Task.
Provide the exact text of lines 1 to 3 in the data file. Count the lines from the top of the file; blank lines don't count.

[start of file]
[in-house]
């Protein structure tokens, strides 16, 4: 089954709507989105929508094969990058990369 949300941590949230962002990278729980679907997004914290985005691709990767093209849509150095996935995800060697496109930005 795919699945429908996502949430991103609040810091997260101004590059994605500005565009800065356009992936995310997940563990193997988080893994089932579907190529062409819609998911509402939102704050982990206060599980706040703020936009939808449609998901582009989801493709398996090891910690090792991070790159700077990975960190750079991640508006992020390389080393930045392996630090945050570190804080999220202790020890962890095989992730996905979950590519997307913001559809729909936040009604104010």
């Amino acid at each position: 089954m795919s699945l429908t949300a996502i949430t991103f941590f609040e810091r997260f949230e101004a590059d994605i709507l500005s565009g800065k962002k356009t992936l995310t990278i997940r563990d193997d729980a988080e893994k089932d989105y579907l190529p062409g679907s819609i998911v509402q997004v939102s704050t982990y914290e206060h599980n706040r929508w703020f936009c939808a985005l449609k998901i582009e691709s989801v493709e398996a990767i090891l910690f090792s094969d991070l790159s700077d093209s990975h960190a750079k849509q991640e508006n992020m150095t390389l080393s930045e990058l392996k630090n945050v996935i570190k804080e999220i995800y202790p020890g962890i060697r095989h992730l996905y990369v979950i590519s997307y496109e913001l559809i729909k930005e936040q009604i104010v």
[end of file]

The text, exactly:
[in-house]
């Protein structure tokens, strides 16, 4: 089954709507989105929508094969990058990369 949300941590949230962002990278729980679907997004914290985005691709990767093209849509150095996935995800060697496109930005 795919699945429908996502949430991103609040810091997260101004590059994605500005565009800065356009992936995310997940563990193997988080893994089932579907190529062409819609998911509402939102704050982990206060599980706040703020936009939808449609998901582009989801493709398996090891910690090792991070790159700077990975960190750079991640508006992020390389080393930045392996630090945050570190804080999220202790020890962890095989992730996905979950590519997307913001559809729909936040009604104010």
């Amino acid at each position: 089954m795919s699945l429908t949300a996502i949430t991103f941590f609040e810091r997260f949230e101004a590059d994605i709507l500005s565009g800065k962002k356009t992936l995310t990278i997940r563990d193997d729980a988080e893994k089932d989105y579907l190529p062409g679907s819609i998911v509402q997004v939102s704050t982990y914290e206060h599980n706040r929508w703020f936009c939808a985005l449609k998901i582009e691709s989801v493709e398996a990767i090891l910690f090792s094969d991070l790159s700077d093209s990975h960190a750079k849509q991640e508006n992020m150095t390389l080393s930045e990058l392996k630090n945050v996935i570190k804080e999220i995800y202790p020890g962890i060697r095989h992730l996905y990369v979950i590519s997307y496109e913001l559809i729909k930005e936040q009604i104010v």